Canadian on U.S. death row faces uphill battle for clemency
Documents show Ron Smith may lose bid for clemency
The only Canadian on death row in the United States has a clemency hearing in less than a month, but a leaked document obtained by The Canadian Press suggests he may have already lost his bid before the arguments begin.
The four-page document written by a Montana Board of Pardons and Paroles staff member reviews the case and recommends against granting Ron Smith's request that his life be spared.
"Smith does not meet any of the commutation criteria as outlined in the BOPP administrative rules," the document reads. "Smith hasn't demonstrated an extended period of exemplary performance and there doesn't appear to be any extraordinary mitigating or extenuating circumstances that would constitute the exceptional remedy such as commutation.
"It is recommended that the request for a commutation of sentence be denied."
The document was mailed to Smith's lawyers by mistake and they are infuriated.
"They're playing with a stacked deck but what are you going to do?" said Don Vernay, who works out of Albuquerque, N.M., and is co-counsel for Smith.
"You're going in there and you know you've got an uphill battle but, God almighty, when you know they want to kill your client before you can get in the door — that really stinks."
Document does not represent final decision, official says
The board is holding a two-day clemency hearing for the 54-year-old Smith starting May 2 in Deer Lodge, Mont. The hearing is just a few kilometres from where the man from Red Deer, Alta., has spent the last 30 years in prison for the 1982 murders of Thomas Running Rabbit and Harvey Mad Man.
The final decision on whether Smith lives or dies will fall to Montana Gov. Brian Schweitzer. The board is to make a recommendation after the hearing.
The document sent to Smith's lawyers does not represent the board's final decision, said executive director Fern Osler. She said it was written by a staff member to provide information to the three-member board. It was sent to Smith's team in error, she said.
"It is just a staff recommendation that we do in every executive clemency hearing and in every parole board hearing. The staff reviews the file and makes a recommendation. That's just a review of the file," said Osler.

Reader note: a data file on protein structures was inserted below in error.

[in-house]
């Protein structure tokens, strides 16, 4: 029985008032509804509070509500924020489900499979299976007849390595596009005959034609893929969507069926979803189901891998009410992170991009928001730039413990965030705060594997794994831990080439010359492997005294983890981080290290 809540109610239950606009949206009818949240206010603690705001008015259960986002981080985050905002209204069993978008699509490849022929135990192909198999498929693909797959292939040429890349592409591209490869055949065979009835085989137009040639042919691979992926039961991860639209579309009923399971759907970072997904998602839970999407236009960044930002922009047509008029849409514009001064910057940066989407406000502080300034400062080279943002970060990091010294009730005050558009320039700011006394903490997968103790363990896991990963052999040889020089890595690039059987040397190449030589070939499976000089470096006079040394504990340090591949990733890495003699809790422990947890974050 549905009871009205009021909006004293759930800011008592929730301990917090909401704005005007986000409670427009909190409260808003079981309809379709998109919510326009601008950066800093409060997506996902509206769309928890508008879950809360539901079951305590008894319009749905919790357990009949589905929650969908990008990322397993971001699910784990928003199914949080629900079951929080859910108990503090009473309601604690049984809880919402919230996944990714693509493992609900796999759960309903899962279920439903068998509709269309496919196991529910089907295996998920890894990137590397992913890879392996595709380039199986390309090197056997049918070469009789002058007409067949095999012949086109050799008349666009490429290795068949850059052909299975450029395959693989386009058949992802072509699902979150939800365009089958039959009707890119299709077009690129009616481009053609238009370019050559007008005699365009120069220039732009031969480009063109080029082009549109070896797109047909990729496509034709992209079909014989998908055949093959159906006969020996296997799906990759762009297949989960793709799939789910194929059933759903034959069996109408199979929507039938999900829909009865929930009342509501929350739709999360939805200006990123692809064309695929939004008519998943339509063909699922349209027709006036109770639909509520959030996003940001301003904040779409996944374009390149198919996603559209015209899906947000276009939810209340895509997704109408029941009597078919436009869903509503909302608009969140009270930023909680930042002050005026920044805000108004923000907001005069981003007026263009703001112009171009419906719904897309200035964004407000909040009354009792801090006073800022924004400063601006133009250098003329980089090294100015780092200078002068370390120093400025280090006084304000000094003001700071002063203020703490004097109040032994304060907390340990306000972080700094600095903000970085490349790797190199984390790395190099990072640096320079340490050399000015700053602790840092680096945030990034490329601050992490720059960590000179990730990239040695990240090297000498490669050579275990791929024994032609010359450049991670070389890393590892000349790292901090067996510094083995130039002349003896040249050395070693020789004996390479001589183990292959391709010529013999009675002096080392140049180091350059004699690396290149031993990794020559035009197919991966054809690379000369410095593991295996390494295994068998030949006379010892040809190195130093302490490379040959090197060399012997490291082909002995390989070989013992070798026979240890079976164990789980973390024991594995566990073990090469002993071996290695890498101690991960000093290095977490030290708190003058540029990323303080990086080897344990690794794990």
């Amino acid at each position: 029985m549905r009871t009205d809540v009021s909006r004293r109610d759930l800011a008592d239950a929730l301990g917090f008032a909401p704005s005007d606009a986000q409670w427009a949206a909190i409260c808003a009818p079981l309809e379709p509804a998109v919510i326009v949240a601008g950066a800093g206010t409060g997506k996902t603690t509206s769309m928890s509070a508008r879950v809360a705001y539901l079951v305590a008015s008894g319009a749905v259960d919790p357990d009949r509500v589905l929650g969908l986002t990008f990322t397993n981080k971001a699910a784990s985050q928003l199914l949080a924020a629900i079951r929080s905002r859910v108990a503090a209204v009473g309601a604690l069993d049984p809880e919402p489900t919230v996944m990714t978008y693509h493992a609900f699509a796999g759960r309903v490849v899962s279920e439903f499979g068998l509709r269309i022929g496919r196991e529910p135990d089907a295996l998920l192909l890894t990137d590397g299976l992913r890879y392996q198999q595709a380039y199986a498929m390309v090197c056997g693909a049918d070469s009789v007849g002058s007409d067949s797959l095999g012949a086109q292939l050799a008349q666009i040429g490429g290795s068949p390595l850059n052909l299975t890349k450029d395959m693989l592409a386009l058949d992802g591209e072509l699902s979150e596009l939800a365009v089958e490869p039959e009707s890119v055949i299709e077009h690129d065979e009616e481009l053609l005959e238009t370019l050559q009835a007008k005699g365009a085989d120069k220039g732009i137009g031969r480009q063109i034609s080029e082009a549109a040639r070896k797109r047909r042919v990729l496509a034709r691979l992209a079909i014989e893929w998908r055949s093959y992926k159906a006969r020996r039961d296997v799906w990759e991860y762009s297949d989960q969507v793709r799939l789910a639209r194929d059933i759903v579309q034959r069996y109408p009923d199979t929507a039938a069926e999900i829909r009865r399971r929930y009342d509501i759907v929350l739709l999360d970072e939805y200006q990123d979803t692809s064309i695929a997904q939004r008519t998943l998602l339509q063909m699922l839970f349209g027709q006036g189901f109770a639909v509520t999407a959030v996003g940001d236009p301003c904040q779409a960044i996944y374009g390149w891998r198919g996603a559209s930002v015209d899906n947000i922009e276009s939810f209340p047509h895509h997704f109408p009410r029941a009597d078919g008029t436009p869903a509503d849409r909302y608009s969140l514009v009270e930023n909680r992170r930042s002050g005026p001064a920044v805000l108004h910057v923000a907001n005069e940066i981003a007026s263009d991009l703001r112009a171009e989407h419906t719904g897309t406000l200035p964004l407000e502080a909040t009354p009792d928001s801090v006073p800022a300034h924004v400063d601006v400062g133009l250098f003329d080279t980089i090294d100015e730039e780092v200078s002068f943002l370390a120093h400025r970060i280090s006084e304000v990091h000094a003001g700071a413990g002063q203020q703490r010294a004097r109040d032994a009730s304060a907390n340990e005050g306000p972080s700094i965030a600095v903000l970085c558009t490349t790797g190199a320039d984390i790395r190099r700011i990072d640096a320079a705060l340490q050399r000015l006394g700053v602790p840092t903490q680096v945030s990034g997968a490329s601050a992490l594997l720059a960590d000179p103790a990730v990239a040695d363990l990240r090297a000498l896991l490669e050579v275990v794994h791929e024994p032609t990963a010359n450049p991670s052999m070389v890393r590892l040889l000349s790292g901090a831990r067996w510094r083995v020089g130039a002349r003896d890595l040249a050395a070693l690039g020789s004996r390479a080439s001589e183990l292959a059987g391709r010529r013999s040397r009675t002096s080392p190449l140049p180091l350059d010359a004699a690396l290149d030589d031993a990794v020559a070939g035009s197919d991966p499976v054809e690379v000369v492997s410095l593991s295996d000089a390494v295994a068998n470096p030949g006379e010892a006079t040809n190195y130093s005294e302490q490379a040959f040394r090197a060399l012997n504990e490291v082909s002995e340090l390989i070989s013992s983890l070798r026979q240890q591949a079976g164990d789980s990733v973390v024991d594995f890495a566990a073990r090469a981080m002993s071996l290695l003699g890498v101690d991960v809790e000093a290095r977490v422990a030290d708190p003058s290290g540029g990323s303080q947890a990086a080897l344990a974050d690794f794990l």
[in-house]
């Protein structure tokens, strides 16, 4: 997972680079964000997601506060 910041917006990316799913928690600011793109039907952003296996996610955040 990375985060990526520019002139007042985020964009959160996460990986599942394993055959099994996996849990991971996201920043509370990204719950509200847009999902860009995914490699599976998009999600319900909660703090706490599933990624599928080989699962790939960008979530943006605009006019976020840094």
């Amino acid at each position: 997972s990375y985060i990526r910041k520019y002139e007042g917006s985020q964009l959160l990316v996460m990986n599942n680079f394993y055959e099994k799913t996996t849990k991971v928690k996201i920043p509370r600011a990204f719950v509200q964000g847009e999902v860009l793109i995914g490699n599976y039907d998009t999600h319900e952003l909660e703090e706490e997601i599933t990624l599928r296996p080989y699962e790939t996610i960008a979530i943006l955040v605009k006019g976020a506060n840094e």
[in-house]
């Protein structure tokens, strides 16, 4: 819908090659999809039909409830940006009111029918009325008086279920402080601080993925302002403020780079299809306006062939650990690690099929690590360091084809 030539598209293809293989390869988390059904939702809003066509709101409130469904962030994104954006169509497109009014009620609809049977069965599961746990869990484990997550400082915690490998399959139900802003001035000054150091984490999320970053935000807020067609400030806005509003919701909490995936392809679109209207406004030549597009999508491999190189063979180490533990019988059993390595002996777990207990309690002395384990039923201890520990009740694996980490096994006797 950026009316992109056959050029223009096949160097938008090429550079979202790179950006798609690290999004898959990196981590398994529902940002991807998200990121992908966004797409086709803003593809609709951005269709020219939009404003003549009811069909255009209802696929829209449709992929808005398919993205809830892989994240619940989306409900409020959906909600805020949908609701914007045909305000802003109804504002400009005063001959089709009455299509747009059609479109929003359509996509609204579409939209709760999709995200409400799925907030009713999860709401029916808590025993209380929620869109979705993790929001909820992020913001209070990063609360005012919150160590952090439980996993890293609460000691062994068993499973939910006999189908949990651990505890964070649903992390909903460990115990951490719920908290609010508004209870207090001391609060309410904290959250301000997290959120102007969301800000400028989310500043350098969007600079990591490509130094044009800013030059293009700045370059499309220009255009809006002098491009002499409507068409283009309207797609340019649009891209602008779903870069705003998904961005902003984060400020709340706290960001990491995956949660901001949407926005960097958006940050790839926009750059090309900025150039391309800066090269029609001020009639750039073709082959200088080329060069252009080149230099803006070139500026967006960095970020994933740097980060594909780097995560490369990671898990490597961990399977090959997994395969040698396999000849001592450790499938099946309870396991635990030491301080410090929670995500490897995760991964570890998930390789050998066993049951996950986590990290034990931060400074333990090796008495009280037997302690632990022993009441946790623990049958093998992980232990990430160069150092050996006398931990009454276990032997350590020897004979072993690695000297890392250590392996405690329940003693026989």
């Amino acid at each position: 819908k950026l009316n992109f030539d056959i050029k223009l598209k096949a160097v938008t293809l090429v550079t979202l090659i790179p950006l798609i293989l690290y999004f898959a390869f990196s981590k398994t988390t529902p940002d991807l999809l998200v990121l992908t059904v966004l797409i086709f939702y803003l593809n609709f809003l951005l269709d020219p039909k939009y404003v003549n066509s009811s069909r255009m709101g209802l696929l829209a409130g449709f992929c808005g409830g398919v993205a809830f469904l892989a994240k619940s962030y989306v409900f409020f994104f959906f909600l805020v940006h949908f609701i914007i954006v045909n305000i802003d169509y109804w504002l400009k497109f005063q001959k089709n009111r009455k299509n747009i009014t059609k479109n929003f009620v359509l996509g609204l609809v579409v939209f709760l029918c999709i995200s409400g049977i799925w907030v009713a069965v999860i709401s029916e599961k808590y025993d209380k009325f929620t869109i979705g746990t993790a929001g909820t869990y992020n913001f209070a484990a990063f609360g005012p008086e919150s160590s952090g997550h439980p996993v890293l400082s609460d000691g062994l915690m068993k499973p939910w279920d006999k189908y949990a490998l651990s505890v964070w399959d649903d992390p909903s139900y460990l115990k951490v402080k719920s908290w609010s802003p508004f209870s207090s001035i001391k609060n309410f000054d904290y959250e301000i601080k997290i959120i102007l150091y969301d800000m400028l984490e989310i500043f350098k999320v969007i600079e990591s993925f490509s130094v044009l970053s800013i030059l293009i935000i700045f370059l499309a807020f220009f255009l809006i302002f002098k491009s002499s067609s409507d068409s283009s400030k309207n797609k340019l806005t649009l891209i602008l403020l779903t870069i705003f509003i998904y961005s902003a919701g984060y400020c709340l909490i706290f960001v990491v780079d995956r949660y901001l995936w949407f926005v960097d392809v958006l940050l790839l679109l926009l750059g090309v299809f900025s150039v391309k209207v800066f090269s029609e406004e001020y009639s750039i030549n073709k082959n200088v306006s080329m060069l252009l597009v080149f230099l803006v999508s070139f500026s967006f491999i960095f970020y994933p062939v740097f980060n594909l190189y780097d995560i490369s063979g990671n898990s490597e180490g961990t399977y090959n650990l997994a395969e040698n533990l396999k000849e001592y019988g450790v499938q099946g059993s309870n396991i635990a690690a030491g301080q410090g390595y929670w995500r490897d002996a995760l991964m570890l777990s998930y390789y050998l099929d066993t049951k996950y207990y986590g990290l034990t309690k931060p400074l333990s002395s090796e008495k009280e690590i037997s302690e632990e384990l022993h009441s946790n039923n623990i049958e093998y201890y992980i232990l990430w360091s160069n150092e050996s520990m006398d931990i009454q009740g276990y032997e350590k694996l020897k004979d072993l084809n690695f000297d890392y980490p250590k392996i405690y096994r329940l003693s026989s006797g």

She said the decision is not predetermined and the testimony at the hearing in early May will be considered in the board's final decision.
"The staff does the investigation on every clemency and makes a recommendation to the board and then the board examines all the information, including the testimony from everybody and then makes their own decision."
Vernay and co-counsel Greg Jackson argue that although Smith was guilty of a terrible crime he has made a genuine effort to "live a life that exhibits remorse, rehabilitation, a changed heart and mind and a potential for good."
"We request that you consider and grant this application and commute Mr. Smith's sentence from death to life without parole," the lawyers wrote in the application for clemency.
'Individual's rehabilitation is limited'
The evaluation by the parole board staff member says that while Smith's behaviour has not been abysmal, it has not been stellar either, pointing to three minor infractions in his 30 years in prison.
It also quotes a psychological assessment that describes Smith in unflattering terms.
"Smith is not an individual with a strong desire to make amends or prove himself a good citizen. To the extent that clear evidence of remorse and unmitigated responsibility-taking is the gateway to rehabilitation, the impression that the extent of this individual's rehabilitation is limited, or questionable," the report says.
Vernay said it doesn't matter that this is just a recommendation from a staff member from the Board of Paroles and Pardons.
"It just shows they just want to kill this guy," Varnay said. "That's all there is to it. All they care about is the crime.
"They have no business doing that. It's ridiculous. The staff is who gives them all their information.
"Obviously we're going to put our stuff in but what they get from their staff also goes into their equation and it is skewed like crazy. The whole thing stinks. It's been like this all along.
Two men shot in the woods in Montana
Smith has been on death row since 1982. A drug-addicted drifter back then, Smith and an accomplice, both of them high on LSD and booze, marched Running Rabbit and Mad Man Jr. into the woods near East Glacier, Mont., and shot them in the head.
They were cold-blooded killings. Smith said he shot the men just to know how it felt to take a life and because he wanted to steal their car.
Prime Minister Stephen Harper's Conservative government initially refused to support Smith, saying he had been convicted in a democratic country. The decision ran counter to a long-standing policy of seeking clemency for Canadians sentenced to death in foreign lands. The Federal Court ruled the government had to back Smith.
The government did write a letter asking the board to spare Smith's life, but its public support for the bid has been minimal.
"The government of Canada does not sympathize with violent crime and this letter should not be construed as reflecting a judgment on Mr. Smith's conduct," the letter said. "The government of Canada ... requests that you grant clemency to Mr. Smith on humanitarian grounds."
The letter was signed by Foreign Affairs Minister John Baird.